The conclusive-proof clause has been fairly consistently construed elsewhere as we did in Reese: Savannah Wholesale Co. v. Continental Casualty Co., 279 F.2d 706 (5 Cir. 1960); Morrow Retail Stores v. Hartford Accident & Ind. Co., 111 F. Supp. 772 (N.D. Idaho 1953); Standard Brass & Mfg. Co. v. Maryland Casualty Co., 153 So. 2d 475 (La. Ct. App. 1963); cf. Leader Clothing Co. v. Fidelity & Casualty Co. of N.Y., 237 F.2d 7 (10 Cir. 1956). Moreover, in such cases the inventory records have been given such probative weight as they *493 inherently deserved with respect to the factor of employee infidelity in the loss as well as in respect of the amount of loss. See, particularly, the Morrow Retail Stores case, supra, where the accounting proof on inventory loss was strong.
Most of the cases which have hitherto had to deal with the inventory-exclusion clause here involved have not applied it literally, but in varying degrees have permitted resort to inventory records for proof of the amount of loss where the fact of employee-connected loss was inferable from proof, direct or circumstantial, independent of inventory records. Tri-Motors Sales, Inc. v. Traveler's Indemnity Co., 19 Wis.2d 99, 119 N.W.2d 327 (Sup. Ct. 1963); Kentuckiana Sales v. Security Ins. Co. of New Haven, 394 S.W.2d 744 (Ky. Ct. App. 1965); Fort Smith Tobacco & Candy Co. v. American Guar. & L. Ins. Co., 208 F. Supp. 244 (W.D. Ark. 1962); Sun Insurance Company of N.Y. v. Cullum's Men Shop, Inc., 331 F.2d 988 (5 Cir. 1964).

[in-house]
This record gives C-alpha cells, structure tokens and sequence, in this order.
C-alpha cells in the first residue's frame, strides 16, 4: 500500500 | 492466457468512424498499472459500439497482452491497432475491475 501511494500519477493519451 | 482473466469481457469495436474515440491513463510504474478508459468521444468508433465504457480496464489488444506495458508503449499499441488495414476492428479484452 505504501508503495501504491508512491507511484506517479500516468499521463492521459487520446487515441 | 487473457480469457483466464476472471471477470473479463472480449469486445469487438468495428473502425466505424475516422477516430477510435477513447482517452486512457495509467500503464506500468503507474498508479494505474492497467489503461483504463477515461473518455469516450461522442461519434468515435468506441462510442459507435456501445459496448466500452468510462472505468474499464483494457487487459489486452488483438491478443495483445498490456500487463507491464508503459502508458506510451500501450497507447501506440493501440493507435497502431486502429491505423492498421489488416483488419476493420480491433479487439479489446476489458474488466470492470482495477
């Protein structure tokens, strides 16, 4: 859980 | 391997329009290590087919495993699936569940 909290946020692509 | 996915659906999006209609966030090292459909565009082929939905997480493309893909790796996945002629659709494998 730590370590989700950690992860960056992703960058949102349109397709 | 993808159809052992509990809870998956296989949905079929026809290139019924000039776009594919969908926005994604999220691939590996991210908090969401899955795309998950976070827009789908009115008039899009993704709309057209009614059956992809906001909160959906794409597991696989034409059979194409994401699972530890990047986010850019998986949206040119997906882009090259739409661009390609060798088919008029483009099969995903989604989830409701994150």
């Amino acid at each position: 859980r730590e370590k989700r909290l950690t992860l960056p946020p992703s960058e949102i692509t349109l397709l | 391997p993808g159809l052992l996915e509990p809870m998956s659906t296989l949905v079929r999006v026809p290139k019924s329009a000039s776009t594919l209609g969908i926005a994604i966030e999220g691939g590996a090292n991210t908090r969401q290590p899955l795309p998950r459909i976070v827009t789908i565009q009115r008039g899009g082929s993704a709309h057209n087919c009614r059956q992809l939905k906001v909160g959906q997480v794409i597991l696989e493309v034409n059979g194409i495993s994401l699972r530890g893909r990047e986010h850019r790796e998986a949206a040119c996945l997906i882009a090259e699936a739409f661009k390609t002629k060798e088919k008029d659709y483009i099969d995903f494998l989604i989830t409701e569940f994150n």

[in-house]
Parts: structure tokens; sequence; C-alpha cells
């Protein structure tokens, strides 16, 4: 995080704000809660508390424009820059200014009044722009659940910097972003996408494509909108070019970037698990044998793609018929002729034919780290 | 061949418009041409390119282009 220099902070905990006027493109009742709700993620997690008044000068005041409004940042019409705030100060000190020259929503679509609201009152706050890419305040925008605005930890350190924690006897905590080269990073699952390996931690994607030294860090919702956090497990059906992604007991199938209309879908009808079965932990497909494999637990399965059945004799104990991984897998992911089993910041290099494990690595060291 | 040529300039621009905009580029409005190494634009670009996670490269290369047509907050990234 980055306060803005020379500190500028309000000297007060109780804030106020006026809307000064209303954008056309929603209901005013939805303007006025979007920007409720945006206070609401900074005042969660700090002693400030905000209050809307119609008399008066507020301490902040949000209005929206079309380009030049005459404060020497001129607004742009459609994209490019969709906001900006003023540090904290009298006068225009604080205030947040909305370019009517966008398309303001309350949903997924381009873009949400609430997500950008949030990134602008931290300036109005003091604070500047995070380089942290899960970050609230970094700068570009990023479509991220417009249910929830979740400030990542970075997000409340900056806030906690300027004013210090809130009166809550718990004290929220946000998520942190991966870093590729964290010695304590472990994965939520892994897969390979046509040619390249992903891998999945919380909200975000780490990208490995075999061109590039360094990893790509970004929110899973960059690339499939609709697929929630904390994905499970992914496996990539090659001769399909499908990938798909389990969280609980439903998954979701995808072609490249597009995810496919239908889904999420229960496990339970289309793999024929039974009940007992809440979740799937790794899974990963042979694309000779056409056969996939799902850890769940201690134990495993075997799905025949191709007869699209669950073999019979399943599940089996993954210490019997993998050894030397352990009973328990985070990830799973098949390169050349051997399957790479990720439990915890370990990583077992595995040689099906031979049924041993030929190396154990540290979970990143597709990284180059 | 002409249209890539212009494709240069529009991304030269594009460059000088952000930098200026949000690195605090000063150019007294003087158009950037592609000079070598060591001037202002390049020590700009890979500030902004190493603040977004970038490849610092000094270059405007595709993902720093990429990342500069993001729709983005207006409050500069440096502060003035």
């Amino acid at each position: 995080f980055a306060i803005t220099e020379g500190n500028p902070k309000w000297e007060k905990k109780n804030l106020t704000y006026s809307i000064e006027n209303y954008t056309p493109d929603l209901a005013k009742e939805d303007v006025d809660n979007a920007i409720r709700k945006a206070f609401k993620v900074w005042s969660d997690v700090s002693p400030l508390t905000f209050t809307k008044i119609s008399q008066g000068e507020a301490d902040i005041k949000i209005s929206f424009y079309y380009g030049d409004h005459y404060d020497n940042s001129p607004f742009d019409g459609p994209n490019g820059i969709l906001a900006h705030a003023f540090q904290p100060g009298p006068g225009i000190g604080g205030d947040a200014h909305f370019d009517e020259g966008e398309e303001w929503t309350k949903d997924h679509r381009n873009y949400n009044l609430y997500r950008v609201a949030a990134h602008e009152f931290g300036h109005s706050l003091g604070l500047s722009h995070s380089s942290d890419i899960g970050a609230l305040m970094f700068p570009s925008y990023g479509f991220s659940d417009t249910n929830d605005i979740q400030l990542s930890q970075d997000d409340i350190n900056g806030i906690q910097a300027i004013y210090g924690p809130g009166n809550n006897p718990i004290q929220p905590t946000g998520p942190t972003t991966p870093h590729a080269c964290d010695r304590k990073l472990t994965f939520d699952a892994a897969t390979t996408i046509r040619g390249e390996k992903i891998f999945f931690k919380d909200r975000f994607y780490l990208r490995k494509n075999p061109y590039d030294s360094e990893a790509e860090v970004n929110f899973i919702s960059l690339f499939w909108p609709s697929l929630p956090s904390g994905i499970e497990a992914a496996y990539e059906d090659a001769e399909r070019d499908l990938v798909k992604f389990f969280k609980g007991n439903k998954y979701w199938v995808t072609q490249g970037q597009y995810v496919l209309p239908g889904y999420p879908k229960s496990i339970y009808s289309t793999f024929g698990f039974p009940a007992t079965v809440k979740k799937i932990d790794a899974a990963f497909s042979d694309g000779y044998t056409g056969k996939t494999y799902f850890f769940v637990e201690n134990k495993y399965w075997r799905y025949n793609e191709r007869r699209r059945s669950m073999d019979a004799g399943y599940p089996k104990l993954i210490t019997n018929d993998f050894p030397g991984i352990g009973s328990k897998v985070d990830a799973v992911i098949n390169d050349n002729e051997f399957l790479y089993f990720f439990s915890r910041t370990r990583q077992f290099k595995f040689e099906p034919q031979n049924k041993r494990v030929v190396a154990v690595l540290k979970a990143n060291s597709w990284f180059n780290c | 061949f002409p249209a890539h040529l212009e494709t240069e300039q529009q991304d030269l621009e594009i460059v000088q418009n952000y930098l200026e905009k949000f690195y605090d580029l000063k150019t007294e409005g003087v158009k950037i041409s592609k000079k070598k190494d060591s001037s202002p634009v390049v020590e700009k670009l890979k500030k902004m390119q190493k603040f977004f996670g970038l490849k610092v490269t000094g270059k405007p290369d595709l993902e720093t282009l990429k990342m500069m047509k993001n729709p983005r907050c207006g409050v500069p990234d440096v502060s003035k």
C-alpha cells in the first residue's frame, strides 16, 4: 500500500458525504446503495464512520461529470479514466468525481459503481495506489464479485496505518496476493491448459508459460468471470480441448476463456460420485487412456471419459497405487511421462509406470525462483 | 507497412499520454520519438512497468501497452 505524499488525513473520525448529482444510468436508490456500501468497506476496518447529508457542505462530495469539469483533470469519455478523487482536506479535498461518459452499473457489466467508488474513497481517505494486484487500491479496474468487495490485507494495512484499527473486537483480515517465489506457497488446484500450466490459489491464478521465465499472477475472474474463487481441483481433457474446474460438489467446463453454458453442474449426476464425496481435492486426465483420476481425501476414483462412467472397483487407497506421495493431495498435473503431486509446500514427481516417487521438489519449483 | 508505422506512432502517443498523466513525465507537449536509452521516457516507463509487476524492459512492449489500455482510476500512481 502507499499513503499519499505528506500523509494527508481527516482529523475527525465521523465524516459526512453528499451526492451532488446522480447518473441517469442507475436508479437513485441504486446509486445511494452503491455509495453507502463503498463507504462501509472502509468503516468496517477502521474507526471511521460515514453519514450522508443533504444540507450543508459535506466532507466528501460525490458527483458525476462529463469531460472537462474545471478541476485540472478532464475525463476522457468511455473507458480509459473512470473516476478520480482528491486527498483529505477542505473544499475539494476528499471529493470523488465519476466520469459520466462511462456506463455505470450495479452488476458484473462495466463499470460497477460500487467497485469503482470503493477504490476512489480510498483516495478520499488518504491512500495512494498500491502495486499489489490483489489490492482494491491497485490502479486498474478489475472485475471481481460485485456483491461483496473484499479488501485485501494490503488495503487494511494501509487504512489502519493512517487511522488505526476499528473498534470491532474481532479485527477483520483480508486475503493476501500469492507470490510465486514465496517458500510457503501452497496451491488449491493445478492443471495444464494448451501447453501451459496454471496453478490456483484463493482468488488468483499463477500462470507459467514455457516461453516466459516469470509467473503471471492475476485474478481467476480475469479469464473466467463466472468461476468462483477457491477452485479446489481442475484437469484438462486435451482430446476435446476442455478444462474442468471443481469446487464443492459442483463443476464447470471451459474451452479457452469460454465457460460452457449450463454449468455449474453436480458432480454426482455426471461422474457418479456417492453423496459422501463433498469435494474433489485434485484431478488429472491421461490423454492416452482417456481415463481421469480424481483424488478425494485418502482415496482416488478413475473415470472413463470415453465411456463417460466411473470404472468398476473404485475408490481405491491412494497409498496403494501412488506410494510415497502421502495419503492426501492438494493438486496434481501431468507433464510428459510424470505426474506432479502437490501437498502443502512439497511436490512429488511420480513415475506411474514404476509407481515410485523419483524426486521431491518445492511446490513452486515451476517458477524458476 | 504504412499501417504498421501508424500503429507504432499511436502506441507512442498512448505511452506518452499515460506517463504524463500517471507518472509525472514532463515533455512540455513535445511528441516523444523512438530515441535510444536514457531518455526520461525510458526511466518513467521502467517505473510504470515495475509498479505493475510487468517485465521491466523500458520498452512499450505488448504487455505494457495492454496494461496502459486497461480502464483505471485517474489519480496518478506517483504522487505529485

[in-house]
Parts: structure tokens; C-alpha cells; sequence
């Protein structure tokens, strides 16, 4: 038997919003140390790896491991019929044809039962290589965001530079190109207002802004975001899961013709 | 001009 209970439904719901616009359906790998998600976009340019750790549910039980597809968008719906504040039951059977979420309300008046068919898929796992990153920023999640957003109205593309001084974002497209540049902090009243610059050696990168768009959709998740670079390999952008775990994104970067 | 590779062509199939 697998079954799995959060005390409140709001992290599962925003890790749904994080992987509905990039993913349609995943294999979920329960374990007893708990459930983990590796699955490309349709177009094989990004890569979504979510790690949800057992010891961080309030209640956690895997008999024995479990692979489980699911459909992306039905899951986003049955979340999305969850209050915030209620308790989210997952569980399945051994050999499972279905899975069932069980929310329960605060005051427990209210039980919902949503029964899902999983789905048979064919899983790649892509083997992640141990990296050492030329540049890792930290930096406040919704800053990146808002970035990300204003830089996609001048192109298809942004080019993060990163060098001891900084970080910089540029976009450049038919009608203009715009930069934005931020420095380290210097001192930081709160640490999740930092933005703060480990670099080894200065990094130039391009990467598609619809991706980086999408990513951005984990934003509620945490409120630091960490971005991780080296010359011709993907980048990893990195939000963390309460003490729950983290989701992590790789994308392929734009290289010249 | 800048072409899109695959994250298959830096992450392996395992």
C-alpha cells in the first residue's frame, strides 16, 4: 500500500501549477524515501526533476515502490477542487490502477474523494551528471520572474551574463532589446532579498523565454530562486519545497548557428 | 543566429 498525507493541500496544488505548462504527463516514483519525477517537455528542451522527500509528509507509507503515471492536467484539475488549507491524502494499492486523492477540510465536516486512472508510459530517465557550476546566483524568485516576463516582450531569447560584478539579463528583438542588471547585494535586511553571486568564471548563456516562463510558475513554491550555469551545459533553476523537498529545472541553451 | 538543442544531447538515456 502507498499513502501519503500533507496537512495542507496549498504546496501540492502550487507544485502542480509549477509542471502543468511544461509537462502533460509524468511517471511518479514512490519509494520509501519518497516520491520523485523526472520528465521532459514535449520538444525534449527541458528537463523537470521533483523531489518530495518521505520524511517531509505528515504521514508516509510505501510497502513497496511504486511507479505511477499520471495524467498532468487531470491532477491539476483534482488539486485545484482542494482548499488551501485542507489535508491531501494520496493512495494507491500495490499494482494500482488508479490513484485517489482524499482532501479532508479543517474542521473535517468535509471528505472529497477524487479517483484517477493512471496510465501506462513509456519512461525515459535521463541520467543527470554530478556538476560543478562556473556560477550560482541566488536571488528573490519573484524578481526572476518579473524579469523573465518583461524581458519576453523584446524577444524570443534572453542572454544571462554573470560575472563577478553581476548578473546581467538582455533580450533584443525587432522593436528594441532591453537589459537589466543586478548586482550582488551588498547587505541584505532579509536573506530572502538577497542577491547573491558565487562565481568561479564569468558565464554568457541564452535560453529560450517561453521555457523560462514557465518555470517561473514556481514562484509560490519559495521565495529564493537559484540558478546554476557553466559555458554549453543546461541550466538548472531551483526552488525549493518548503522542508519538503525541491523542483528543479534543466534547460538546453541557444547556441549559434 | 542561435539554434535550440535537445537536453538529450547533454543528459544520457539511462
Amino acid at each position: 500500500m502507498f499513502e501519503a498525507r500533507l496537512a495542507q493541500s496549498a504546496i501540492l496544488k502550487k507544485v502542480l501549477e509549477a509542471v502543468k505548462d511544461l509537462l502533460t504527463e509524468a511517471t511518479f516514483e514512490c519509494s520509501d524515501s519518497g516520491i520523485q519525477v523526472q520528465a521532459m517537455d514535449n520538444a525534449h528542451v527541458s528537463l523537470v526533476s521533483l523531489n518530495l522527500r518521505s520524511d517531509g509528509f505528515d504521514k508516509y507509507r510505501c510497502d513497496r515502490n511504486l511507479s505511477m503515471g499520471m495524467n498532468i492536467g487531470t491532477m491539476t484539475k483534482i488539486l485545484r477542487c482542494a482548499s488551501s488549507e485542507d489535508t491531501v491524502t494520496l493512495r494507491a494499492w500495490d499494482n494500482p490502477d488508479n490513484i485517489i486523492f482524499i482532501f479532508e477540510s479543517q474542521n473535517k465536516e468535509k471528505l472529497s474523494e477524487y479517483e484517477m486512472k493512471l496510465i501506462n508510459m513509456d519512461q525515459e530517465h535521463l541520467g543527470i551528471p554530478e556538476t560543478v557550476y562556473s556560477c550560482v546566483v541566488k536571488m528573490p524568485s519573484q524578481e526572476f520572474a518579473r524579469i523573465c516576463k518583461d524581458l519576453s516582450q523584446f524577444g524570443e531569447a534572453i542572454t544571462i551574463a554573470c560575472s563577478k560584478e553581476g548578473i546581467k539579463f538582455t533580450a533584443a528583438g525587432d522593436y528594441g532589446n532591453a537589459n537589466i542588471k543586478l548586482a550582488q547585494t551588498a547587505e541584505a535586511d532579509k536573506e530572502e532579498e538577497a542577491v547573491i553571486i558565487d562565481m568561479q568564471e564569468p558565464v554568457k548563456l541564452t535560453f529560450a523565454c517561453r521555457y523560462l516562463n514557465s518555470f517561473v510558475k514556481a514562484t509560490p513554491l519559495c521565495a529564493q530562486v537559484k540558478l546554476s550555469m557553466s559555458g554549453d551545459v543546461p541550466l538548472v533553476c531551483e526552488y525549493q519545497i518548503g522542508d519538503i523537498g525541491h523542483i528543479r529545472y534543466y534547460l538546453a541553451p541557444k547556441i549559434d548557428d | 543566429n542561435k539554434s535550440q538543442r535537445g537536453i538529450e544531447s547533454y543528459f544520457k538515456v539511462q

In an opinion somewhat lacking in analysis the inventory-exclusion clause was found to be clear and unambiguous and to require literal application to preclude recovery where the only proof of the amount of loss was by inventory computation. Mid-Continent Stores v. Central Surety & Ins. Corp., 377 S.W.2d 567, supra. See also Cy Anschutz and Associates v. Conley, 74 N.M. 363, 393 P.2d 710 (Sup. Ct. 1964), where a bond with such a clause was deemed not to be deficient in coverage but merely subject to fixed "standards for proof of losses" (for purposes of an action against a broker for delivery of an inadequate policy).
Flexible and varied approaches have been taken to the inventory-exclusion clause by those courts which have not deemed it an insuperable bar to use of inventory computations as a basis for recovery.
In Tri-Motors Sales, Inc. v. Traveler's Indemnity Co., supra, the court deemed the clause ambiguous. Applying the rule of resolving ambiguities against the insurer, it construed the language to mean that if under that portion of the clause following the semicolon the insured could prove by independent *494 evidence that some articles had been stolen by an employee, there would then be a "loss" established "through evidence wholly apart from" inventory computations, and the entirety of the clause before the semicolon would become inoperative, thereby rendering inventory computations competent to establish the amount of all losses. Nevertheless, the court refused recovery for more than the somewhat minor amount of thefts by a certain employee specifically proven, mainly because the substantial amount of inventory shortages spanned a period of time substantially greater than that of the suspect's employment.
Insofar as concerns the actual intent of the draftsman of the clause, we think the Tri-Motors Sales opinion constitutes an unwarranted straining of the meaning. Read as a matter of plain English, the clause precludes use of inventory computations at all in establishing a claim under the bond. The clause after the semicolon merely states, in permissive terms, the converse of the prohibition in the clause preceding the semicolon. If the general result achieved by the Tri-Motors Sales rationale is to be upheld, it must be, we think, upon principles of vindication of the fair expectations of purchasers of such insurance. See infra.